Rye Youth Council strengthens families by educating parents and caregivers on issues affecting today's youth, and providing strategies to enhance connections with young people. Our programs address ways to identify and resolve common parenting challenges, and our approach is always through a lens of social and emotional learning.
Rye Youth Council supports children, teachers and parents in teaching social and emotional life skills to children, in and out of the classroom. RYC Youth Educator teaches an in-class Social and Emotional Learning curriculum to every 3rd and 4th grade class in the Rye City School District.
Social and emotional learning is the process for understanding yourself, managing your emotions and feelings, and your relationships with others. It's about the skills necessary to cultivate the ability to have healthy connections or relationships.
Children's social and emotional well-being is essential to their academic and lifelong success.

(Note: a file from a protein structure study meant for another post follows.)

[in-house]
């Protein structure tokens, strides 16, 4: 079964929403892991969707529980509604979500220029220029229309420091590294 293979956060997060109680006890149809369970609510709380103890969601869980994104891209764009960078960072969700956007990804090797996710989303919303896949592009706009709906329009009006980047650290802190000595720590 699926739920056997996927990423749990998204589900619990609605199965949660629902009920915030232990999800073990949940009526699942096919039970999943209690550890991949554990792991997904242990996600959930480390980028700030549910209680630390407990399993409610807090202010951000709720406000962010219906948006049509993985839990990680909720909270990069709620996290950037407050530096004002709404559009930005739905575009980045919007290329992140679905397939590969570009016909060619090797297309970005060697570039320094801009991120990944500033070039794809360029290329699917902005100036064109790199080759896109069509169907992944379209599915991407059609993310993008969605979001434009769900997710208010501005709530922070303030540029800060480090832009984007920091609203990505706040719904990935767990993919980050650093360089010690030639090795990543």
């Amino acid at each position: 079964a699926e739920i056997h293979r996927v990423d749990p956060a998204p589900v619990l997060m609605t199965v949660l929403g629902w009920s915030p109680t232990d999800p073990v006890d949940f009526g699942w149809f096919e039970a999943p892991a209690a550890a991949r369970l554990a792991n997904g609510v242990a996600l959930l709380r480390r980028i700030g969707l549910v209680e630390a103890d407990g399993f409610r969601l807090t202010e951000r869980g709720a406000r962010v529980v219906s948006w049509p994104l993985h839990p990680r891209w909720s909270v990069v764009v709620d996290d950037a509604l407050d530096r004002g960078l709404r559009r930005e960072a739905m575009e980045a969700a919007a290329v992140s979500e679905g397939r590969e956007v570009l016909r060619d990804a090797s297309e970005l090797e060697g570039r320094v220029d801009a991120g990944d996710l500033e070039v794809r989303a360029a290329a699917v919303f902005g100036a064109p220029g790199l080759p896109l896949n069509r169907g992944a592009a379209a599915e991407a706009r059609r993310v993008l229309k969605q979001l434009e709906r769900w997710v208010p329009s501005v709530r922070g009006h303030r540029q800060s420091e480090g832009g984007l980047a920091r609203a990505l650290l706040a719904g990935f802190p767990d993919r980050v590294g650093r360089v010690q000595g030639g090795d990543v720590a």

All RYC programs and services address the five social and emotional learning core competencies:
Events in recent months have changed our day-to-day lives in many ways that present challenges for families with children of all ages. The Challenging in Parenting Times series is designed to provide information, strategies and resources for parents as we navigate these unprecedented times, and work together to protect the mental, emotional, and behavioral health of youth in our community.
RYC Parent Support Line offers referrals to local professionals
Rye Youth Council offers a parent support line to assist parents in our community during this challenging time. The parent support line connects parents seeking emotional support to local mental health clinicians.
The support line will be accessible M-F, 10am - 4pm.
The number is 914-967-0985
Or email: firstname.lastname@example.org
We are navigating a new normal, in which we grieve what we have lost while experiencing anxiety about what is coming.
Even so, this time can be a gift, if we can be open to receiving it
When we devote time to self-improvement, we are actually giving ourselves a gift. The point is not to be perfect, or to overachieve, or to exhaust oneself. These sorts of personal projects have two benefits. . .
Although disagreements are inevitable, resulting arguments might be preventable if we can handle the disagreement in a constructive way.